It is not uncommon to see ads recruiting truck drivers at diesel pumps. These ads are placed to entice truckers with better pay,work hours , benefits etc but a new trend is being noticed – Extremely high sign on bonuses offered by trucking firms. Which begs a simple question, why?
Posted on semi trailers as well, ads boasting bonuses upto 8000$ for experienced truck drivers but thats not all
- Crete Carrier of Lincoln., Neb., boasts 7% more mileage than the industry norm. Shaffer, an arm of Crete, advertises permissible 65-mile-per-hour cruise speeds
- Covenant Transport of Chattanooga offers drivers a run home every other week and guarantees $100-per-day late pay.
- Summit Trucking of Clarksville, Ind., pledges drivers can get home every other day.
These aggressive offers are further pushed online on job portals and directories as well. Ensuring that truckers everywhere are aware of the offers available
Truck Driver Shortage
American Trucking Association(ATA) predicts there will be a shortage of truck drivers as many drivers are in their late 50s and 60s. As they retire the shortage could exceed 174,000 drivers in seven years if the recruiting efforts fall short.
At the same time, ATA predicts an estimated 2.3% growth rate with regards to freight volumes in 2017 was seen and upto a 3.4% annual growth rate till 2023 is expected.
Learn more about the future of the trucking industry here
Nearly 400,000 people nationwide obtain commercial driver licenses every year. But the nomadic life, erratic sleep and eating schedules and low pay have been fueling early retirement and low recruitment for truck drivers.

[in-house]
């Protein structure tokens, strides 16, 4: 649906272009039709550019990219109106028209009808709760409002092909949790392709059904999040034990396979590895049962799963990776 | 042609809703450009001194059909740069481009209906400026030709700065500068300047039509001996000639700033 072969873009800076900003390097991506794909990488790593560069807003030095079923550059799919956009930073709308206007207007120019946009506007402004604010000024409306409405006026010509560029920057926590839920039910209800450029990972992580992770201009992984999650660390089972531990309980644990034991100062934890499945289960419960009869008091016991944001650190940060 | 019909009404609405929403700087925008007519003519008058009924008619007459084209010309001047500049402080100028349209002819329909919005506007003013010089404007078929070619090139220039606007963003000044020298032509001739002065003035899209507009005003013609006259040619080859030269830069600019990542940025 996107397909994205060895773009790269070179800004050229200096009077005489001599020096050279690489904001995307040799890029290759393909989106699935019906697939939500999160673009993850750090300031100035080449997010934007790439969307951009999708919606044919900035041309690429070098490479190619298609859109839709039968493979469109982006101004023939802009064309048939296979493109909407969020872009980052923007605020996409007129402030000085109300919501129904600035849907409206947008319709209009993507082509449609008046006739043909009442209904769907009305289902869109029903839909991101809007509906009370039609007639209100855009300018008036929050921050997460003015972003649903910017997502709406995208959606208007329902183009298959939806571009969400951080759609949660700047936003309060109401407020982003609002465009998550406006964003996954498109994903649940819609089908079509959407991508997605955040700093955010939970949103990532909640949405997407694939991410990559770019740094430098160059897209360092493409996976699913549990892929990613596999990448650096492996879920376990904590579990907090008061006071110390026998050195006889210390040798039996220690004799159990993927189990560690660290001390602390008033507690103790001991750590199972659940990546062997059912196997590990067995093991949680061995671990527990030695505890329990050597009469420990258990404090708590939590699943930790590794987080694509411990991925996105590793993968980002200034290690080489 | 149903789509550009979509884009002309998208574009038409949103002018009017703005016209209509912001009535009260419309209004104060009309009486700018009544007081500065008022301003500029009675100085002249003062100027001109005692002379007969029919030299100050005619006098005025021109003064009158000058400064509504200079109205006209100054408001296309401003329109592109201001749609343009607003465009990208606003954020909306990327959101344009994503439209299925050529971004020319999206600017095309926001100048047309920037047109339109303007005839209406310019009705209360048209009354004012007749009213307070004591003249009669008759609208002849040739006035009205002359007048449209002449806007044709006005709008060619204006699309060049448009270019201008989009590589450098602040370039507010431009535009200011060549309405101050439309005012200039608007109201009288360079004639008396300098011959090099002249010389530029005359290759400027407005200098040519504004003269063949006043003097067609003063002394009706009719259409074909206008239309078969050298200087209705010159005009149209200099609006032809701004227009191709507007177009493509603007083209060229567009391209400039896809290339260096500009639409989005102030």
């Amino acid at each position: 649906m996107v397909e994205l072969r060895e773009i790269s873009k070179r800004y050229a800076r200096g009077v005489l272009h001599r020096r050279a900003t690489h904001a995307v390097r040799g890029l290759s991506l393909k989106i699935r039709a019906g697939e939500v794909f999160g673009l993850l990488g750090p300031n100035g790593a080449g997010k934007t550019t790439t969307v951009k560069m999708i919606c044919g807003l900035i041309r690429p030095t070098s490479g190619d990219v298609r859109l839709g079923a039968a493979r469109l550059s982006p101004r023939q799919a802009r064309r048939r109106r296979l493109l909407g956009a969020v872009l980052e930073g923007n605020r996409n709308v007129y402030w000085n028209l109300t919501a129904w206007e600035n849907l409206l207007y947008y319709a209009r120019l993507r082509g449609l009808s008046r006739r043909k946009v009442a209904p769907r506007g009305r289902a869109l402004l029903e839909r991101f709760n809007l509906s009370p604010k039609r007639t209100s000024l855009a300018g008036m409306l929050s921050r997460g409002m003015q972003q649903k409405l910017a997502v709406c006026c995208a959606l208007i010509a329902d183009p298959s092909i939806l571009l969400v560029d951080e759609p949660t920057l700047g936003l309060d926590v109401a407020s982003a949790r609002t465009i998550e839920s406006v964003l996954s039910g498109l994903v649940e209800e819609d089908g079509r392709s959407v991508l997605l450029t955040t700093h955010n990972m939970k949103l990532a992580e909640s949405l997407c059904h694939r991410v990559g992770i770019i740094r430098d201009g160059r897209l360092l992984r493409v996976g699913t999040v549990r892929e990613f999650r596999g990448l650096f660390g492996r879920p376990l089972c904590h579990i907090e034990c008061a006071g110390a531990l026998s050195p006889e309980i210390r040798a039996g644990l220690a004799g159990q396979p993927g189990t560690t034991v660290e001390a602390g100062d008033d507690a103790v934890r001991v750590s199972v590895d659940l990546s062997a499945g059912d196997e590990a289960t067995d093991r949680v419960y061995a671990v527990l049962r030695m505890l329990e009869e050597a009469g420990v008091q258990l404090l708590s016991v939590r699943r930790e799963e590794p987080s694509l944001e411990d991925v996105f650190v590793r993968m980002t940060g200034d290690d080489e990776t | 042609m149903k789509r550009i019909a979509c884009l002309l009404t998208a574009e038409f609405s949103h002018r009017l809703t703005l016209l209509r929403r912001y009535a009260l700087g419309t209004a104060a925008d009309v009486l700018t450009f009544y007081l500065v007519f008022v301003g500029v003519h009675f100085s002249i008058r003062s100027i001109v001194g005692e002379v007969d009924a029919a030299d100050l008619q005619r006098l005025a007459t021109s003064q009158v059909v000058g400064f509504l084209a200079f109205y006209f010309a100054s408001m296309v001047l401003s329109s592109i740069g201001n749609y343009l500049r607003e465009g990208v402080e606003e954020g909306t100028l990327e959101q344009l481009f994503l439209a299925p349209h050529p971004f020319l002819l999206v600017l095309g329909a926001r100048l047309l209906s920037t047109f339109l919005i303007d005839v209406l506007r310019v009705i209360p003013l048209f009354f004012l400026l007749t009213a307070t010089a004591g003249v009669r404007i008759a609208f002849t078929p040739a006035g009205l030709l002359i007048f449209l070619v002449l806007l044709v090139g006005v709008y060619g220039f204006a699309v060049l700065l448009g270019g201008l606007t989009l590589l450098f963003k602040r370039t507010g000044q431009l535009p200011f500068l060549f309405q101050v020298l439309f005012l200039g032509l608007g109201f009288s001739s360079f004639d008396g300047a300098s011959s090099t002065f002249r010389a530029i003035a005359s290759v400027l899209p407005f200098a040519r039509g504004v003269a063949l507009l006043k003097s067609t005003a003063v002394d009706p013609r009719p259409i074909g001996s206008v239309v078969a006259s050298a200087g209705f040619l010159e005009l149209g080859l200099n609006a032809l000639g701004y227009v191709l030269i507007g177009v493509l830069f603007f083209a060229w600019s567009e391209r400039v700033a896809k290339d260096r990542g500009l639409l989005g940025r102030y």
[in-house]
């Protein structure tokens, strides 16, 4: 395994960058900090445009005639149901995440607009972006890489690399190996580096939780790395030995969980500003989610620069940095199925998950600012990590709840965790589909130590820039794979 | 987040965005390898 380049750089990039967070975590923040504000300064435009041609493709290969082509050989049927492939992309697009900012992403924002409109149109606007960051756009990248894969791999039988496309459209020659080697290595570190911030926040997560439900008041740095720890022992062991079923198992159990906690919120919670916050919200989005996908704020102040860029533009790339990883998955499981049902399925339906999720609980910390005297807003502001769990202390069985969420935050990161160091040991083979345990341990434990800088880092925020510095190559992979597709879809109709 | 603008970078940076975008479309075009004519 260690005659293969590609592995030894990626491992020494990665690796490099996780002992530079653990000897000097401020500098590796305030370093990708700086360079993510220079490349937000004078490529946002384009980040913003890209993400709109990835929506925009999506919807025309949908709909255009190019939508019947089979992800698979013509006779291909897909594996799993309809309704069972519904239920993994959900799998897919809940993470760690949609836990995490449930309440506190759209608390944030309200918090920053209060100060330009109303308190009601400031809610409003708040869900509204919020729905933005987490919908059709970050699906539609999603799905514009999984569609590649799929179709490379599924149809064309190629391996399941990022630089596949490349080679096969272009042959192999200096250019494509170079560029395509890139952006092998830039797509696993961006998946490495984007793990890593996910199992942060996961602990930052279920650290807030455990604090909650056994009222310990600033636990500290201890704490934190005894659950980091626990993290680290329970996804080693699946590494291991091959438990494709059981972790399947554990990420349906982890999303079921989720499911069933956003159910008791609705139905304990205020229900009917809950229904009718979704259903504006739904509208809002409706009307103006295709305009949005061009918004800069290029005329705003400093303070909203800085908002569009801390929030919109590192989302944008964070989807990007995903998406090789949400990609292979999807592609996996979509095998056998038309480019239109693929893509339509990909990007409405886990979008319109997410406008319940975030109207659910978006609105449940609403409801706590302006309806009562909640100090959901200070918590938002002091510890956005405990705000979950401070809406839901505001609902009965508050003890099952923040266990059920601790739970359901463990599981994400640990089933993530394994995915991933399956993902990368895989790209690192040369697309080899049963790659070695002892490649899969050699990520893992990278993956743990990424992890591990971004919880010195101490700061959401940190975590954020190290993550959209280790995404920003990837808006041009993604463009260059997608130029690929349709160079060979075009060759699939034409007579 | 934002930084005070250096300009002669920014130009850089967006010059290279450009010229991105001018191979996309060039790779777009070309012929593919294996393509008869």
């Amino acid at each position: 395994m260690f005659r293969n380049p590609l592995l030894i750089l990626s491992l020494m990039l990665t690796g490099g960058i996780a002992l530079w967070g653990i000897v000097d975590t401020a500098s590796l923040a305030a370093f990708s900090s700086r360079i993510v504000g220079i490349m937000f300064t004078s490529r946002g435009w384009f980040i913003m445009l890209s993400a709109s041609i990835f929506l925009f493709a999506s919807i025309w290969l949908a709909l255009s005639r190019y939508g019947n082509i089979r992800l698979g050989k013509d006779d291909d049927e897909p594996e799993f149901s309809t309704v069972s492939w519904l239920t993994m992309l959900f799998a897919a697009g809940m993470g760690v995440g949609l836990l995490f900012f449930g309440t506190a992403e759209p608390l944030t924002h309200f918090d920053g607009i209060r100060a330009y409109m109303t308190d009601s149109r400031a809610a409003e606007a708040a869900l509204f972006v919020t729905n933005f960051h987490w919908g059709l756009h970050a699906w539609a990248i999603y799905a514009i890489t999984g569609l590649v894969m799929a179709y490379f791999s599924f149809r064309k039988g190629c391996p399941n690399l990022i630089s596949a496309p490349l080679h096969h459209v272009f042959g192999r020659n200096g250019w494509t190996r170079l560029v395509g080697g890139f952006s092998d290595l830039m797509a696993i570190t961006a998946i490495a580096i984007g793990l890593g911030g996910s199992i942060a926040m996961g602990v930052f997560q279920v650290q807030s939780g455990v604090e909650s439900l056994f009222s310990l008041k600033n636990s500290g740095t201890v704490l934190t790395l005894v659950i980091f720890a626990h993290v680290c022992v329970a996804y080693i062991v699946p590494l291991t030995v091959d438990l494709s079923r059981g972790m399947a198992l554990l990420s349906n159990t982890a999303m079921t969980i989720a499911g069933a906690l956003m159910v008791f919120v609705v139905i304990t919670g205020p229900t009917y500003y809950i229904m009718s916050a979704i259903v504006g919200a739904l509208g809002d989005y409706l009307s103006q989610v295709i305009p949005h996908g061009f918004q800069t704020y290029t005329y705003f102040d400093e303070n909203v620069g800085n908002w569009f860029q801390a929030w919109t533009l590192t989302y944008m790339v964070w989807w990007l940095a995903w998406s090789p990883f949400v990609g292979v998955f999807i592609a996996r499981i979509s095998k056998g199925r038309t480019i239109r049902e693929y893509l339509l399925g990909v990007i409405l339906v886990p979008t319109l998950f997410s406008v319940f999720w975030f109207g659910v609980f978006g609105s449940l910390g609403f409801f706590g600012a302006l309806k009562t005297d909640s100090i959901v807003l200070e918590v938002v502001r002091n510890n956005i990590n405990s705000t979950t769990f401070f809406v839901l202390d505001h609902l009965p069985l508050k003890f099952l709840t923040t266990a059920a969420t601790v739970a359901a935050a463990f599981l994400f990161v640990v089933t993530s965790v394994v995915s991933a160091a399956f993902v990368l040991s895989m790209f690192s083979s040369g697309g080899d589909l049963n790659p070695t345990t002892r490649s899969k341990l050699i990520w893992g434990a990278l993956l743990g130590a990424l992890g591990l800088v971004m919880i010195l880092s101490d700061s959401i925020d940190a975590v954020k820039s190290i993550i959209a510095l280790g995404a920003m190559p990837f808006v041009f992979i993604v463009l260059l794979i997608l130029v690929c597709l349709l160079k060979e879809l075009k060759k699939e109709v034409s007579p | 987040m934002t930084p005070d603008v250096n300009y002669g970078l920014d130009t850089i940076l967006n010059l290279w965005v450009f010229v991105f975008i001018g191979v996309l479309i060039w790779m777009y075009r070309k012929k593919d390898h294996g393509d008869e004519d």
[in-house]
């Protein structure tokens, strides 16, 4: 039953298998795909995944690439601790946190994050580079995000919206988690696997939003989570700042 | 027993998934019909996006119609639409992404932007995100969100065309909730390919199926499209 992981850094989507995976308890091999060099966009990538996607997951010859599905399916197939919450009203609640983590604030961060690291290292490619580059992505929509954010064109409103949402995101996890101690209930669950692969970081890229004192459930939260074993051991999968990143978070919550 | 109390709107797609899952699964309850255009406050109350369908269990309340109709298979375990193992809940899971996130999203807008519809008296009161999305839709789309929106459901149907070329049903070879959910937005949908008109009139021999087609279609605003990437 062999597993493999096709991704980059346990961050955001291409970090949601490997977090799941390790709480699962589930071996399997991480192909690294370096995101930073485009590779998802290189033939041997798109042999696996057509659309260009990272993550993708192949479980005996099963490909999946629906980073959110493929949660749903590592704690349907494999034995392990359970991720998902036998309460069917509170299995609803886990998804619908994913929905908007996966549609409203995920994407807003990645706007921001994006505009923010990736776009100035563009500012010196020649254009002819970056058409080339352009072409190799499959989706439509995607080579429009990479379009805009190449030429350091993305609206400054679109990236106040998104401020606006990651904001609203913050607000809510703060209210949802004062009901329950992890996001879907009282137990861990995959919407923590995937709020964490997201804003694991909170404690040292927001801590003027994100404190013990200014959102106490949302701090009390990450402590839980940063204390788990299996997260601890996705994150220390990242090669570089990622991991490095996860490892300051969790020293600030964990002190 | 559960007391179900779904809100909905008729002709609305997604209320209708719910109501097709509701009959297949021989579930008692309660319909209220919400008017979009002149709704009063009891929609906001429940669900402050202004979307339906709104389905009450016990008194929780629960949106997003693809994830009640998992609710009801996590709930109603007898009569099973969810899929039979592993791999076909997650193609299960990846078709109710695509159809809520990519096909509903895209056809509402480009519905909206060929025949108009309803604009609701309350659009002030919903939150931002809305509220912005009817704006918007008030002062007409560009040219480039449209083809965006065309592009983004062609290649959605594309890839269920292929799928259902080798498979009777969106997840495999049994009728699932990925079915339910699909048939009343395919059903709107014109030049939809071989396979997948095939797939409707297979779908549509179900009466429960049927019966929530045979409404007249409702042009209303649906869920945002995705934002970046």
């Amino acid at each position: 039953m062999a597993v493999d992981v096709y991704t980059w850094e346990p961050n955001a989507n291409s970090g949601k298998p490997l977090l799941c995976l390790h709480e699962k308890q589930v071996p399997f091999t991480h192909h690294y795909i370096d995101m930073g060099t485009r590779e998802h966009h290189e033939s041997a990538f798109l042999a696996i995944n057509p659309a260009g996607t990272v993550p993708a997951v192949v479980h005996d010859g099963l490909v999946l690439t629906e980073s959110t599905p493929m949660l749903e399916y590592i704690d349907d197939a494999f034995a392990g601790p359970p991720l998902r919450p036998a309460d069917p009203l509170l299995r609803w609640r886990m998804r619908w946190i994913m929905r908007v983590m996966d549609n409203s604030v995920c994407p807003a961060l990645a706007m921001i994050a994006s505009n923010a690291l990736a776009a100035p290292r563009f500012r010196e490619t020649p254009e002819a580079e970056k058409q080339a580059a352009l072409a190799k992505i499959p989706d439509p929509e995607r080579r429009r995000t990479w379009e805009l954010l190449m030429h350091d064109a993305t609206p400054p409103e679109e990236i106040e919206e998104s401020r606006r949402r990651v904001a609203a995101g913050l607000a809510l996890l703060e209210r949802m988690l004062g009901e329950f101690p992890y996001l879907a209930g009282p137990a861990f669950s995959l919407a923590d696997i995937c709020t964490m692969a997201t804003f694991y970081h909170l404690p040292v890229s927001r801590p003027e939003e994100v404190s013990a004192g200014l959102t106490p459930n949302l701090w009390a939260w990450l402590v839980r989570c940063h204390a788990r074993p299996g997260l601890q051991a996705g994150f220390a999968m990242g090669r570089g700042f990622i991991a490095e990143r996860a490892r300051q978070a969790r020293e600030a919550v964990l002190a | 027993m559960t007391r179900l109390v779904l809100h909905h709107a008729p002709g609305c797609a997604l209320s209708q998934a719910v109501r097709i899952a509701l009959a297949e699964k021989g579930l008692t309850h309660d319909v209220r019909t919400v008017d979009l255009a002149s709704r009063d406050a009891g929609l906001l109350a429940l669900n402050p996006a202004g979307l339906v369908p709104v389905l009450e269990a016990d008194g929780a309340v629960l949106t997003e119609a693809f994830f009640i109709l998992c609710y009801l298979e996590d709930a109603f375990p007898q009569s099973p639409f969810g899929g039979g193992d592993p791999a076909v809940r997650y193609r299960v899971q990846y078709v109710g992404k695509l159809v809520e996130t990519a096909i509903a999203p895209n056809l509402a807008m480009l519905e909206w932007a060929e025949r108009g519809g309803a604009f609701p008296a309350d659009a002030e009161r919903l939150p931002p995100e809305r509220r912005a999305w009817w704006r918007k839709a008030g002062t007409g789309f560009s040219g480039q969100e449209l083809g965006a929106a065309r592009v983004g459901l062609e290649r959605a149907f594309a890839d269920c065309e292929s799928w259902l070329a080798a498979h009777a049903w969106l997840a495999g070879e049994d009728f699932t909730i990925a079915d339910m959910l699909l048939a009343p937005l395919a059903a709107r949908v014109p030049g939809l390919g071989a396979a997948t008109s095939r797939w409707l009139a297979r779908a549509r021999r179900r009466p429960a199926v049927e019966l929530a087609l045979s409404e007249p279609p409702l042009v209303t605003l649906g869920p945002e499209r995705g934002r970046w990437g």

Are lucrative offers the solution?
As enticing are the new offers are, money is not the only concern for truck drivers. A truck drivers lifestyle is not an easy one.
“Unless steps are taken to make it easier for individuals to pursue careers in trucking, demand for drivers will continue to outstrip supply – eventually even leading to supply chain disruptions,” Bob Costello, Chief economist of ATA
“A lot of people don’t know that if a company has to bribe you to work for them something’s wrong,” said Annette Sammis, 55, of Oak Ridge, Tenn., a driver for Fraley and Schilling truck line of Rushville, Ind.
The mandatory use of Electronic Log Devices (ELD’s) since Dec. 18 has also been causing concern for truck drivers. Drivers fear that with constant monitoring of operating time, ELD’s will force them to curb actual driving time to the legal limit of 11 hours per day.
Trucking executives predict more than 10% of owner-operators will leave business once ELD’s begin to restrict income
It seems to be a mix of low recruitment, low lifestyle improvements, and high truck driver demand that has put the trucking & transportation industry in an awkward position. Wherever the improvement stems from, it needs to come now and fast for the sake of the economy on a whole.